The Certified Orientation and Mobility Specialist (COMS) teaches sensory orientation skills involved in movement, increases the scope of gross motor skills and some fine motor skills such as protective techniques. The COMS may introduce mobility devices for independent movements using push objects and later the cane.

Peers become playmates and important team members; at first they engage in parallel play, then model imitative play and other movement actions. They are actually teachers when engaging in activities such as running, hopping, skipping, and jumping. Language interaction stimulates curiosity and is a motivating force for exploration and engagement of the world beyond tactile and visual reach.

Stage 3. Kindergarten and the Primary Grades, from 5-7 years of age

This stage involves many of the same team members with addition of others as indicated. Parents, in consultation with teachers have important decisions to make in regard to placement and instructional service delivery depending upon the child's readiness for and progress in the general and VI-specific expanded core curriculum. The visual status of the child is not the only determinant in placement. One placement may be appropriate initially but depending on the progress and needs of the individual may change later. If more VI service intensity is needed, increasing local TVI time and/or short or long-term placements at a residential school might be considered.

At home, the parents are challenged to encourage more independence in personal and home activities. Play opportunities with peers are especially critical as is time with parents to talk about incidents of the day. Children often have questions and they should be encouraged to talk freely about them and to receive open and candid answers. They need to know exactly what their visual condition is and be able to explain it to peers and teachers. If they use special devices they should explain how they are helping them do their work (and let others experiment with the device). Children can learn to express their visual needs and ask for help graciously when needed but politely refuse offers of help when not needed.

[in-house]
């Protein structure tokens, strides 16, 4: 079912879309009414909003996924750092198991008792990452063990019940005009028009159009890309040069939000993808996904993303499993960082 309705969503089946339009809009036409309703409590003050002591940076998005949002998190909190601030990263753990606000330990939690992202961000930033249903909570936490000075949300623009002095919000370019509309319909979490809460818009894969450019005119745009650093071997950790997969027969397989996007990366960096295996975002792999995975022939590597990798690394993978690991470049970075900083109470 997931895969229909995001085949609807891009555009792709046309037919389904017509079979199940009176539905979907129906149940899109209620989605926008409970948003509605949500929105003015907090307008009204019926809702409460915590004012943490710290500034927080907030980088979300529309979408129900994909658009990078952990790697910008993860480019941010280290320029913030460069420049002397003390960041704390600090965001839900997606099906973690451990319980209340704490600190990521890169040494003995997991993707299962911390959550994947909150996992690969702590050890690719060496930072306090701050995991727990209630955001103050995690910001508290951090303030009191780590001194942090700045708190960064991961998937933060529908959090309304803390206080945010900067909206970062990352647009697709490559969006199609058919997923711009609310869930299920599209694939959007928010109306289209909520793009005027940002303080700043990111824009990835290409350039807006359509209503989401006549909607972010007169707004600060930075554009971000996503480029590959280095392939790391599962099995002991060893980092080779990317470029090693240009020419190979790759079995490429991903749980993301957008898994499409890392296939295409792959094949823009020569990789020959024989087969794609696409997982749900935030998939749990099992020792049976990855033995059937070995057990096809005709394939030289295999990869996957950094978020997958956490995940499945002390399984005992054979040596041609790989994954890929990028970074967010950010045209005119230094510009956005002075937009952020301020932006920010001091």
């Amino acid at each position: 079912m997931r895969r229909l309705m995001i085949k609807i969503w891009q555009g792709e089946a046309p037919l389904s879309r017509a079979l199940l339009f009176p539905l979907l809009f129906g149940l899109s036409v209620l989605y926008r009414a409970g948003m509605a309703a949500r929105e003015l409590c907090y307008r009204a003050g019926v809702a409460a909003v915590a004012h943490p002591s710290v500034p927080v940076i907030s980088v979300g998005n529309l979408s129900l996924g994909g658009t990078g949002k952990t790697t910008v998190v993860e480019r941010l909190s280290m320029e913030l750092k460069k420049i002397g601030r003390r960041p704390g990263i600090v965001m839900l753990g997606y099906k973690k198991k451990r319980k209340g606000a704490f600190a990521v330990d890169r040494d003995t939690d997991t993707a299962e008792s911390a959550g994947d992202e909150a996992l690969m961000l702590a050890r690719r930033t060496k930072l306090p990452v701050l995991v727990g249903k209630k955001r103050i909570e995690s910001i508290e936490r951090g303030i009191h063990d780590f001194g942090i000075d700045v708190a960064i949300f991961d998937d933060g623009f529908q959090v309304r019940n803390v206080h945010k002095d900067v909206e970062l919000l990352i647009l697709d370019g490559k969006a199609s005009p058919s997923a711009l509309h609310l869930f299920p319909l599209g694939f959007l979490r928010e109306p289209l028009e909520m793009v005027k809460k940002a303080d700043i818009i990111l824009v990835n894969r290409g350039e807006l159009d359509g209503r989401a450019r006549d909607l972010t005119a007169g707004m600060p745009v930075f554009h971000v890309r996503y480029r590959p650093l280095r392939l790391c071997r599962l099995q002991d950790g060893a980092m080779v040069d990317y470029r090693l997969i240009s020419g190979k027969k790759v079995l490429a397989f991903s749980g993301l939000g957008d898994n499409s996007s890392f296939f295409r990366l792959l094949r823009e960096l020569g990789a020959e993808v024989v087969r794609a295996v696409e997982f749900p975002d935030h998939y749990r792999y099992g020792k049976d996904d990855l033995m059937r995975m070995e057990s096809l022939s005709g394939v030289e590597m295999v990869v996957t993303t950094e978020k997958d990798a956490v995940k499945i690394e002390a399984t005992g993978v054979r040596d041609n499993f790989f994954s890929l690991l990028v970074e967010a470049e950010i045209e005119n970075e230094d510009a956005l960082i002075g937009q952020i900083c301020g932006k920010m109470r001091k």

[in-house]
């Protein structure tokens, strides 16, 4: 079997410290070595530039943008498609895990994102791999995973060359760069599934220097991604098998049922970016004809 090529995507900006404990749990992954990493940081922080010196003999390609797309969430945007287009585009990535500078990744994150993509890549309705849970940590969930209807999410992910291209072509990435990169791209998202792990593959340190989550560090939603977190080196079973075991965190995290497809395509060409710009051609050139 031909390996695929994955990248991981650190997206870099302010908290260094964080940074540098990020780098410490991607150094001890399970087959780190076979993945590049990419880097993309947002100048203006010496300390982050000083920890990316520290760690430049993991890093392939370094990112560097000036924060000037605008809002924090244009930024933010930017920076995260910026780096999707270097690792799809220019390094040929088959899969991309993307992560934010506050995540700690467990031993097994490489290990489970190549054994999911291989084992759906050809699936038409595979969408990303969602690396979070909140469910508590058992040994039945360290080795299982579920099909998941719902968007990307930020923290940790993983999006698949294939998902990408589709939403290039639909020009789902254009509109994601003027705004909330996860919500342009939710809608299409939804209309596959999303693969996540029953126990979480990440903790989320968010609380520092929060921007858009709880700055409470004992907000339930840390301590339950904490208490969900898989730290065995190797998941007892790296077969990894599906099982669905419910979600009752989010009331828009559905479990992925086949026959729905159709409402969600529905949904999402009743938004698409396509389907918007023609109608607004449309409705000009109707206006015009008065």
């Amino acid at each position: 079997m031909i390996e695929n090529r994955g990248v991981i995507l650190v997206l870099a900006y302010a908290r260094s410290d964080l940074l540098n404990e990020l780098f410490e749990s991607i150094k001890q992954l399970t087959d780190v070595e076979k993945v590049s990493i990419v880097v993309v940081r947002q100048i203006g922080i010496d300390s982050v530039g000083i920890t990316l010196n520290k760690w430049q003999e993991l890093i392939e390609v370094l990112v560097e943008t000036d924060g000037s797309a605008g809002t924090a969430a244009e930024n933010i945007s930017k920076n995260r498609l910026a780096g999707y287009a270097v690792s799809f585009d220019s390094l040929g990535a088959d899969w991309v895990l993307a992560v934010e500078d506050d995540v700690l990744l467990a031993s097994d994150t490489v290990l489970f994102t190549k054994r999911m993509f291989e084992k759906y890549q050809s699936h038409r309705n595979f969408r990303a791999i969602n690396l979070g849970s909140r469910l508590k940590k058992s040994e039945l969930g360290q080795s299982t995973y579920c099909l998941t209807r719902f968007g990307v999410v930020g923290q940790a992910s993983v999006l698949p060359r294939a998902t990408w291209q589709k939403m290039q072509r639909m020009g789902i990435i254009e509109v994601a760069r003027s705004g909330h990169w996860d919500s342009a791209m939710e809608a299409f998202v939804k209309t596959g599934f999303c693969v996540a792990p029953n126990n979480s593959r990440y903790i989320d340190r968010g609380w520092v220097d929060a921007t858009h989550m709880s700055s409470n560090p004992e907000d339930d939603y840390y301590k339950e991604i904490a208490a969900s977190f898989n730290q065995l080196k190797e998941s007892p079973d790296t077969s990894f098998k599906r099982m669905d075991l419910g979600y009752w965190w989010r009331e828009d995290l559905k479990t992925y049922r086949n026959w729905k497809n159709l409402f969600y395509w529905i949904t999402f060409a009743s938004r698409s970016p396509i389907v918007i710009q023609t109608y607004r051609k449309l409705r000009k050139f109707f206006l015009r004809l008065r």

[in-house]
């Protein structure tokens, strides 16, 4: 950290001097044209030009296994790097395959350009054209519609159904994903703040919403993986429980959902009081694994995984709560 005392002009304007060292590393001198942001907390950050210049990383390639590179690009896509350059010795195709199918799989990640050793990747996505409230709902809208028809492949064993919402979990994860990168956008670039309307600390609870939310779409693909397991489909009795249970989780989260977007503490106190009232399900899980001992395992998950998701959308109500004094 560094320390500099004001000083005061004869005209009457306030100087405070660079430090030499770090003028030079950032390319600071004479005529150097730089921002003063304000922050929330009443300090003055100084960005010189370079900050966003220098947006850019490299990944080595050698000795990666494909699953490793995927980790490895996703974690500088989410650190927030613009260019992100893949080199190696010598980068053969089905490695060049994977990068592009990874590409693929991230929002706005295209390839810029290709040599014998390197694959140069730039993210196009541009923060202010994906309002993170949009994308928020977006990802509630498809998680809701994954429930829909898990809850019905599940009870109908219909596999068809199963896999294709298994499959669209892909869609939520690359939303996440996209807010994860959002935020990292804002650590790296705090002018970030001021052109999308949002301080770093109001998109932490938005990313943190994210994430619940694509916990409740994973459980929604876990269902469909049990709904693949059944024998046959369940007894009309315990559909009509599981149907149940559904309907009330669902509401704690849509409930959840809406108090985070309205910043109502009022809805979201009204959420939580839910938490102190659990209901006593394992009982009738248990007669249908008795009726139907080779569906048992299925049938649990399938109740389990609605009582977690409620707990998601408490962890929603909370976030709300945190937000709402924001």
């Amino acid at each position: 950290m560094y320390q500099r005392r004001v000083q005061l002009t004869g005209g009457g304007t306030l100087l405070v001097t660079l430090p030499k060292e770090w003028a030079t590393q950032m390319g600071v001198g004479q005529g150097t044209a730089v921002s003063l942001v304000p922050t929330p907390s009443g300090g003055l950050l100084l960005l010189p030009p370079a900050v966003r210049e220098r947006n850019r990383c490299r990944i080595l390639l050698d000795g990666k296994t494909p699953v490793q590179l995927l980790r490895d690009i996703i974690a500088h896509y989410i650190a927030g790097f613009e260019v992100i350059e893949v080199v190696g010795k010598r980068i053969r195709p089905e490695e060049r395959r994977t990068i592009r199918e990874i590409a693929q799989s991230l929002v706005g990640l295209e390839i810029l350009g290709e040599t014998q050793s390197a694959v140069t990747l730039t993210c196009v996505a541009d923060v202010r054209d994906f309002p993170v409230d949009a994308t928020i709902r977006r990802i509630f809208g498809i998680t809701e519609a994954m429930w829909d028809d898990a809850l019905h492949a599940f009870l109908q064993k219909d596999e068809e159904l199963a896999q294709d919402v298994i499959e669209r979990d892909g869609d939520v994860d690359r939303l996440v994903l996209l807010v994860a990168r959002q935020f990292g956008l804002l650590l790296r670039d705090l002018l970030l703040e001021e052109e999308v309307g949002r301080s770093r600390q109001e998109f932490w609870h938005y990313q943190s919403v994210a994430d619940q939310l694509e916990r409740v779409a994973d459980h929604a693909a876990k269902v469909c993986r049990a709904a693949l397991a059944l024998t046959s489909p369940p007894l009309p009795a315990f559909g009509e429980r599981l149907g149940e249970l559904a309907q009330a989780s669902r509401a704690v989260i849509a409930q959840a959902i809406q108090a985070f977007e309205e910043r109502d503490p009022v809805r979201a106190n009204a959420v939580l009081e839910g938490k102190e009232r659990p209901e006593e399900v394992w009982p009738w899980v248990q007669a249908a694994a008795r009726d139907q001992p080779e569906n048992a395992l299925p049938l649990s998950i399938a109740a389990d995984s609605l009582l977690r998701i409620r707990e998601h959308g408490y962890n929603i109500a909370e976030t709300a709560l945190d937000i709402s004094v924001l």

The TVI works closely with the instructional and assessment staff to assess visual, auditory, tactual concepts; evaluate fine and gross motor coordination; evaluate receptive and expressive language; and note any sensory preferences and their efficiency. The Educational Diagnostician is part of the team to develop educational and cognitive measures as indicated, and share assessment data with parents and teachers to develop the individualized educational program (IEP).

Teachers, TVIs, and parents are in constant communication regarding placement options and educational plans. Special skills may be a part of the school day or scheduled after school or on weekends.

They may include handwriting, selection of primary learning media, proper use of magnification devices, monoculars, and/or other devices for greater independence.

The Orientation and Mobility Specialist teaches travel in the school building or local neighborhood, location in space on playground and safety in cane travel.

Medical/clinical team members receive reports from others and continue to monitor visual condition and appropriate lenses or devices.

Stage 4. Middle to Late Elementary School, from 8-12 years of age

This is a crucial time for students and team members when issues and decisions require communication and cooperation among all members, who have both individual and team responsibilities.